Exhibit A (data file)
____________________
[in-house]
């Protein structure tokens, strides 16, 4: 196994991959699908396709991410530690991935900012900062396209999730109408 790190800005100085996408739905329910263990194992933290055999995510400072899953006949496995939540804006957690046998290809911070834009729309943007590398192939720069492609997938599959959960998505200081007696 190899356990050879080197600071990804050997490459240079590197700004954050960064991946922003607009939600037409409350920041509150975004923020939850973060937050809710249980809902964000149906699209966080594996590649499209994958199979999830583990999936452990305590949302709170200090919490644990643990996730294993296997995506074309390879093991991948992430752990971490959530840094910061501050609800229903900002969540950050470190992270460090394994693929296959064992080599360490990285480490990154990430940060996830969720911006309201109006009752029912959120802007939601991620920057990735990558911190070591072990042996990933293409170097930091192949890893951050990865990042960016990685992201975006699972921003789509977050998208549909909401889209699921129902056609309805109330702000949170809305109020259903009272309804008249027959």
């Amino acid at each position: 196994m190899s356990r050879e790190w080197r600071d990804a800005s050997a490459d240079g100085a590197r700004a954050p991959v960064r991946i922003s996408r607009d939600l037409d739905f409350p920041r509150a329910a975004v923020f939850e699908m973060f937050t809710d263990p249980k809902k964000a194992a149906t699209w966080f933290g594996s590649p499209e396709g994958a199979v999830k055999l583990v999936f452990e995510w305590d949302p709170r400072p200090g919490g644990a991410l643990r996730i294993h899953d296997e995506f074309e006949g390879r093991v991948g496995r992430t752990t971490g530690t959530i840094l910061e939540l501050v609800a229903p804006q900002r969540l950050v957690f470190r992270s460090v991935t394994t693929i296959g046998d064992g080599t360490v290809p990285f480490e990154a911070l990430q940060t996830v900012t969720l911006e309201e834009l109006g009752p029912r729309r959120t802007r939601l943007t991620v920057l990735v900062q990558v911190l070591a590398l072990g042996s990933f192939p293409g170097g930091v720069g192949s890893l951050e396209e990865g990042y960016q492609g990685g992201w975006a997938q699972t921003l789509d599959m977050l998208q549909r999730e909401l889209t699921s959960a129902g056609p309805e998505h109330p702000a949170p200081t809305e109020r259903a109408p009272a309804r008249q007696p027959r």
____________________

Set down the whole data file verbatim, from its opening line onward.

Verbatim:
[in-house]
């Protein structure tokens, strides 16, 4: 196994991959699908396709991410530690991935900012900062396209999730109408 790190800005100085996408739905329910263990194992933290055999995510400072899953006949496995939540804006957690046998290809911070834009729309943007590398192939720069492609997938599959959960998505200081007696 190899356990050879080197600071990804050997490459240079590197700004954050960064991946922003607009939600037409409350920041509150975004923020939850973060937050809710249980809902964000149906699209966080594996590649499209994958199979999830583990999936452990305590949302709170200090919490644990643990996730294993296997995506074309390879093991991948992430752990971490959530840094910061501050609800229903900002969540950050470190992270460090394994693929296959064992080599360490990285480490990154990430940060996830969720911006309201109006009752029912959120802007939601991620920057990735990558911190070591072990042996990933293409170097930091192949890893951050990865990042960016990685992201975006699972921003789509977050998208549909909401889209699921129902056609309805109330702000949170809305109020259903009272309804008249027959």
């Amino acid at each position: 196994m190899s356990r050879e790190w080197r600071d990804a800005s050997a490459d240079g100085a590197r700004a954050p991959v960064r991946i922003s996408r607009d939600l037409d739905f409350p920041r509150a329910a975004v923020f939850e699908m973060f937050t809710d263990p249980k809902k964000a194992a149906t699209w966080f933290g594996s590649p499209e396709g994958a199979v999830k055999l583990v999936f452990e995510w305590d949302p709170r400072p200090g919490g644990a991410l643990r996730i294993h899953d296997e995506f074309e006949g390879r093991v991948g496995r992430t752990t971490g530690t959530i840094l910061e939540l501050v609800a229903p804006q900002r969540l950050v957690f470190r992270s460090v991935t394994t693929i296959g046998d064992g080599t360490v290809p990285f480490e990154a911070l990430q940060t996830v900012t969720l911006e309201e834009l109006g009752p029912r729309r959120t802007r939601l943007t991620v920057l990735v900062q990558v911190l070591a590398l072990g042996s990933f192939p293409g170097g930091v720069g192949s890893l951050e396209e990865g990042y960016q492609g990685g992201w975006a997938q699972t921003l789509d599959m977050l998208q549909r999730e909401l889209t699921s959960a129902g056609p309805e998505h109330p702000a949170p200081t809305e109020r259903a109408p009272a309804r008249q007696p027959r």